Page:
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From Barnes & NobleNew York City -- or Bust!
Lightning on the Sun is a posthumously published first novel by Robert Bingham, a gifted, tragic figure who suffered a fatal heroin overdose in 1999, shortly after completing this book. A largely compelling, sometimes derivative account of a squalid drug deal that goes terribly wrong, Bingham's novel is set primarily in the vividly evoked Cambodia of the mid-1990s, a country that provides the perfect setting for this sharply observed story of greed, faithlessness, and corruption.
Bingham's publishers have compared this novel to the works of Graham Greene, who excelled at depicting burnt-out cases coming to grief in exotic corners of the world. But the major influence behind Lightning on the Sun -- its literary and spiritual ancestor -- is Robert Stone's Dog Soldiers, a powerfully written thriller in which a stolen cache of heroin becomes a tangible symbol of the poisoned legacy of Vietnam. Taking his cue -- and much of his plot -- from Stone, Bingham builds his novel around a disaffected young American adrift in Cambodia, looking for the one big score that will turn his life around.
The American in question is Asher, a lost soul of 30 or so who came to Southeast Asia as part of a UNESCO team doing preservation work on Cambodia's ancient monuments. Unemployed in the wake of the UN's departure, and infected by the casual corruption of life in Phnom Penh, Asher loses his bearings. Together with his ex-girlfriend Julie -- a Harvard-educated underachiever currently employed as a bartender in a low-rent Manhattan strip joint -- Asher concocts a plan to purchase a large quantity of cheap heroin on the Cambodian black market and sell it, at an enormous profit, on the streets of New York. Borrowing $3,000 -- and putting himself dangerously in debt to a Phnom Penh loan shark -- Asher acquires several kilos of uncut heroin and ships it to the states in care of an unsuspecting journalist -- and blandly solid "citizen" -- named Reese.
Once the heroin reaches America, everything goes wrong. Changing her plans at the last minute, Julie double-crosses her primary investor, a sleazy "dwarf" named Glen, intercepts the shipment, and sells the drugs herself. After killing the enraged Glen in self-defense, she flees to Cambodia, bringing almost $80,000 in blood money with her. Her long-delayed reunion with Asher is played out against a backdrop of violence, political turmoil, and endemic national corruption. Implicitly embodying the author's belief that nothing good can -- or should -- arise from such a morally compromised transaction, Asher and Julie find themselves caught in a series of events that lead, inexorably, to a bitterly ironic denouement.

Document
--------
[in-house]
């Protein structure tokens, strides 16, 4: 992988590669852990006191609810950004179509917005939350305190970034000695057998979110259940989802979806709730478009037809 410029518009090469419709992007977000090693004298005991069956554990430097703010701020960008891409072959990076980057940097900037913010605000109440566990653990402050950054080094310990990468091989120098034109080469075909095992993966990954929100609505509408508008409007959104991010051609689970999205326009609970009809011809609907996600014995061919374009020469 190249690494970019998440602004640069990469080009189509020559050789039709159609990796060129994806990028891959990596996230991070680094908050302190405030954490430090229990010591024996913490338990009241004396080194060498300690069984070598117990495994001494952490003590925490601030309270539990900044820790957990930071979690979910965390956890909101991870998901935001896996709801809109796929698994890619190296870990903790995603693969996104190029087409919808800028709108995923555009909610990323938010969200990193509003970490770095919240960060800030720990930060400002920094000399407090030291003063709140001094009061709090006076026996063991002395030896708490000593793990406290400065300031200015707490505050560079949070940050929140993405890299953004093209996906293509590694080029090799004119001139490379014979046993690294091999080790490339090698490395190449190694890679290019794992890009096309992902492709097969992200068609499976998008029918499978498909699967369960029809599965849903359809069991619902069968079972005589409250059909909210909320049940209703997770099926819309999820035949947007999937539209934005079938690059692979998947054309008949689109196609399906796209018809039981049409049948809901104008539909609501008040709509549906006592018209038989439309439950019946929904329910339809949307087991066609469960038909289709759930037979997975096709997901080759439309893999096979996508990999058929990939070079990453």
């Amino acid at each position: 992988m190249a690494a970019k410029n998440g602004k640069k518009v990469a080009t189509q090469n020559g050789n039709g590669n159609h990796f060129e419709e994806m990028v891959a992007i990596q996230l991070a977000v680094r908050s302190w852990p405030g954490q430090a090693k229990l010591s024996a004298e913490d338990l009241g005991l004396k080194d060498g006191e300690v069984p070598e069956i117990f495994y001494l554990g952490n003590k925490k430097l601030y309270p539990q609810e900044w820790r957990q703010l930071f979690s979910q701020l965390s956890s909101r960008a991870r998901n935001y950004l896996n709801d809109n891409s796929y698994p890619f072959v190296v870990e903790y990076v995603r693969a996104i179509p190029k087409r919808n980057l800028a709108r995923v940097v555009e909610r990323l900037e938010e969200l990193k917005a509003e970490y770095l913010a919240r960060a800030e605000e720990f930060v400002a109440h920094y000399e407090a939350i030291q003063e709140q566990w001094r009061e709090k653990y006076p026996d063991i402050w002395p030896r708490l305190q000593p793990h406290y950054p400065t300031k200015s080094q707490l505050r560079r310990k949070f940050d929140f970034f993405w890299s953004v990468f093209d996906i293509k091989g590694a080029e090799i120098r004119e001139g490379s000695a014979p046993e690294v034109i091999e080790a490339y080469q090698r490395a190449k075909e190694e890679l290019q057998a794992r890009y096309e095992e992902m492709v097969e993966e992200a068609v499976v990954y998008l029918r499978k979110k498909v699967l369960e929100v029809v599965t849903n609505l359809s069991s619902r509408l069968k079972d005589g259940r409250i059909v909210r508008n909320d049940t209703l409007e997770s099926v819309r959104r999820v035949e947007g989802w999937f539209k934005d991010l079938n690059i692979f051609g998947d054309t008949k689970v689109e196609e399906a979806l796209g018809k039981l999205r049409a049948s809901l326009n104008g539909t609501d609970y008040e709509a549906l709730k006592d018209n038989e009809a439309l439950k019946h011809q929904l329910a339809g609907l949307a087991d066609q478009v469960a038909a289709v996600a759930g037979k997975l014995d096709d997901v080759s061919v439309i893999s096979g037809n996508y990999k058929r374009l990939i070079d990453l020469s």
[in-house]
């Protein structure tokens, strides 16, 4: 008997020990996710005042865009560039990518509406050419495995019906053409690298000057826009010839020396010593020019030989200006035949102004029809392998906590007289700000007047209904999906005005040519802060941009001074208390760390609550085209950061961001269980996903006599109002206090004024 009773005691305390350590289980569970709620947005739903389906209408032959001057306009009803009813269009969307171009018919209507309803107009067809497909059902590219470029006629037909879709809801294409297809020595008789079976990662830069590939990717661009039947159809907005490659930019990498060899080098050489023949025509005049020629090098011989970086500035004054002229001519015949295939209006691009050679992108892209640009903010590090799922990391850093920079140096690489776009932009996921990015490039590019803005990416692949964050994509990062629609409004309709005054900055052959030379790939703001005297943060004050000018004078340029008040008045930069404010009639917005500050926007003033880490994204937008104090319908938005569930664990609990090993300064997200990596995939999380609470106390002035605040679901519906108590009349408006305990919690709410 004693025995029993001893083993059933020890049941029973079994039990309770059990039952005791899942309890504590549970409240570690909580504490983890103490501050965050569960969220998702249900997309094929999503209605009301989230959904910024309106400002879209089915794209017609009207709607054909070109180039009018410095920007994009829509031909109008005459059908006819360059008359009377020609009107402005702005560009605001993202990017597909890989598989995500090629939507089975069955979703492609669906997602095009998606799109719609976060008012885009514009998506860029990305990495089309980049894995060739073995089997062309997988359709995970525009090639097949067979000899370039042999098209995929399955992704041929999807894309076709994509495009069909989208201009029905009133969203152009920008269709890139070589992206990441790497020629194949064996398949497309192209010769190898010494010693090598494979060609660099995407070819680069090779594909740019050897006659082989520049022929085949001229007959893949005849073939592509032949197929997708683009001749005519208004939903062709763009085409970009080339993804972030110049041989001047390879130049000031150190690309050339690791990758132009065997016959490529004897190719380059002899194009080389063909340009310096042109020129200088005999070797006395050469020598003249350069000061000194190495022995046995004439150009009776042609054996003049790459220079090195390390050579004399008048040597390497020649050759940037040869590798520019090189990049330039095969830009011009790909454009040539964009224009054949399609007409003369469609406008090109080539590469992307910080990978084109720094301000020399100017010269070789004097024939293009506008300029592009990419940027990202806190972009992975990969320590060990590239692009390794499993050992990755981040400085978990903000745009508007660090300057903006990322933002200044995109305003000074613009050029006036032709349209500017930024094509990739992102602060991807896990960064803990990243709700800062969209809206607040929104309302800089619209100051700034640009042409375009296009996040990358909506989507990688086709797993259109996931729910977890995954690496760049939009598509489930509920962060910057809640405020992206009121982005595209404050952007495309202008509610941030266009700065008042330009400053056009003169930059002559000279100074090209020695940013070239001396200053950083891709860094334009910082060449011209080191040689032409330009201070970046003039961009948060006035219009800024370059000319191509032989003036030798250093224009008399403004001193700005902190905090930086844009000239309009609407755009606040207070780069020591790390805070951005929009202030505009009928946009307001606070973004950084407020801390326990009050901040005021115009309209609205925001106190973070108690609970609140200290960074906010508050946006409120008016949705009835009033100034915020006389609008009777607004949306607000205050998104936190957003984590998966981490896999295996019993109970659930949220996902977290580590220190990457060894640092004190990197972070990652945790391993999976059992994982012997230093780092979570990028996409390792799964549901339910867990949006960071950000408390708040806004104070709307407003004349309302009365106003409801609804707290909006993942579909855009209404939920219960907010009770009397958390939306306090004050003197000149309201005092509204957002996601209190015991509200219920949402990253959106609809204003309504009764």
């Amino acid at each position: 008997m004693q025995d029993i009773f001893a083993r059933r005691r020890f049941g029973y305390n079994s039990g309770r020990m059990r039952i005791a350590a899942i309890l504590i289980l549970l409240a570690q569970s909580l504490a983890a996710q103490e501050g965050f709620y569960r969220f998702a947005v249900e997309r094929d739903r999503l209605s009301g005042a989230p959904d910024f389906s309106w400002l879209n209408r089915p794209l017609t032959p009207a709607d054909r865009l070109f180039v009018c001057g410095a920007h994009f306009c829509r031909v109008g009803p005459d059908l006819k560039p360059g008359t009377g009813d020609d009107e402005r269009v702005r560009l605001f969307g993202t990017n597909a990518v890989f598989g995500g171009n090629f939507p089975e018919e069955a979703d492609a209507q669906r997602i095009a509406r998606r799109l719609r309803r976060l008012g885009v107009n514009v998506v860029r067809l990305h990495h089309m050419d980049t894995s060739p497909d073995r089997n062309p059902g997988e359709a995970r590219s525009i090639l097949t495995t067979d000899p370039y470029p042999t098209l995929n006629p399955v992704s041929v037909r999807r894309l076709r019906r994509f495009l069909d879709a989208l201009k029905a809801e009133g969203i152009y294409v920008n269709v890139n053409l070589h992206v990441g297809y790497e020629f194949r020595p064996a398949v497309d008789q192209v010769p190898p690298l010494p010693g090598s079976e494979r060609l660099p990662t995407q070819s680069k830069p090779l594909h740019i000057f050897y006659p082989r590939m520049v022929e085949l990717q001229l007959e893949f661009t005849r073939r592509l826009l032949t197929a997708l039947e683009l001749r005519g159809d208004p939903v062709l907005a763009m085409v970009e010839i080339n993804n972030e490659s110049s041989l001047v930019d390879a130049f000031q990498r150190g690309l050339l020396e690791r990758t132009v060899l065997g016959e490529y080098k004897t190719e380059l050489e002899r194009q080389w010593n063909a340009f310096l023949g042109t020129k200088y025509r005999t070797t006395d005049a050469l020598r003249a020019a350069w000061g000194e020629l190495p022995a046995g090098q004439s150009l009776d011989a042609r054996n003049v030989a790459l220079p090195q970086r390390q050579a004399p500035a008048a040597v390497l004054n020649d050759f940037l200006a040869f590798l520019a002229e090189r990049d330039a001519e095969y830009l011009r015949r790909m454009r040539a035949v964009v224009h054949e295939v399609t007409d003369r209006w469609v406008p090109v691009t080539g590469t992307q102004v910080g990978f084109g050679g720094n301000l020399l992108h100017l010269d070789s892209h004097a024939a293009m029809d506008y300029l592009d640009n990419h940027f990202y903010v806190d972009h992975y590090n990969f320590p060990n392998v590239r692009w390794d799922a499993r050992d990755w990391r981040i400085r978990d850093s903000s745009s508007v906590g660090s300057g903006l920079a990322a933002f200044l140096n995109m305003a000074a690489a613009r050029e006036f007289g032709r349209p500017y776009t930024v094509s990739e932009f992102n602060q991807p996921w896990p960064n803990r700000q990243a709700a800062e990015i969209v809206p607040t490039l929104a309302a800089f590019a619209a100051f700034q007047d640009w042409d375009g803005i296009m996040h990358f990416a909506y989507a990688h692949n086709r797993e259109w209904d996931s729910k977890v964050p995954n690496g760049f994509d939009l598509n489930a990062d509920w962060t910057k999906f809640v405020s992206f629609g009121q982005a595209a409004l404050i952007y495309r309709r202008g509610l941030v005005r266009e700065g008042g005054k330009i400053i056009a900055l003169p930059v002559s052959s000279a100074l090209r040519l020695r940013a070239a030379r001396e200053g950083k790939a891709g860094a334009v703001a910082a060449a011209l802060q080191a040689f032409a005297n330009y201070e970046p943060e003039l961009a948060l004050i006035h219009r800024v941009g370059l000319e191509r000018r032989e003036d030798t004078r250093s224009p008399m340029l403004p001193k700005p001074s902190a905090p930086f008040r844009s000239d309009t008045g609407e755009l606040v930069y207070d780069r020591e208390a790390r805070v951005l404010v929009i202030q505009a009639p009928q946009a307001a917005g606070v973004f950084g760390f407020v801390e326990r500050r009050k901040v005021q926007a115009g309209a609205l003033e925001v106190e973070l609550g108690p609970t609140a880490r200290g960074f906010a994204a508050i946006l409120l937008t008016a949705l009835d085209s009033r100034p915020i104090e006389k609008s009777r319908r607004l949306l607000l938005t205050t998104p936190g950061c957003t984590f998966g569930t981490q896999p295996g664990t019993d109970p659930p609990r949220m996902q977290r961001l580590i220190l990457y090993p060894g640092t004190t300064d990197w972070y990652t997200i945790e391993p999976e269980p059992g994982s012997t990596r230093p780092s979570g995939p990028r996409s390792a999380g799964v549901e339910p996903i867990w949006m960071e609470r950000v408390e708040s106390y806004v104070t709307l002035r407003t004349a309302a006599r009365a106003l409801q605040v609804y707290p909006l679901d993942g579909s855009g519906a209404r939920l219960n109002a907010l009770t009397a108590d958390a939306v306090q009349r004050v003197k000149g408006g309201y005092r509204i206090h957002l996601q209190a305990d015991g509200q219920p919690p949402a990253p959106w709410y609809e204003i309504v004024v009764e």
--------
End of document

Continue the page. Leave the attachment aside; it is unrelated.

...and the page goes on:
For a great deal of the early going, Lightning on the Sun borrows far too heavily from its primary model, and suffers from the inevitable comparison. Dog Soldiers is easily the better of the two novels, and its oblique, nightmarish portrait of the consequences of a disastrous military policy is as effective today as it was more than 25 years ago. Bingham's novel is, by contrast, a young man's book. It relies a bit excessively on coincidence and is filled with moments of arch, overly self-conscious irony. Occasional passages seem under-developed and have about them an unfinished, first-draft quality, a problem that might have been eliminated had Bingham been granted a little more time to polish and revise.
That said, Lightning on the Sun is still the clear product of a talented, ambitious novelist who could have been a contender. Bingham fills his first and only novel with striking turns of phrase, close observation, a keen sense of place, and a comprehensive atmosphere of moral failure. The result is an authoritative portrait of the Anglo/American expatriate community in Southeast Asia, and a frequently frightening evocation of the harsh realities of daily life in modern Cambodia. Robert Bingham had the voice, the eye, and the narrative instincts of a born writer. Given the time to develop his gifts and assimilate his influences, he might have become a major force in the literature of the 21st century. That, of course, is never going to happen now, and we are all a little poorer as a result.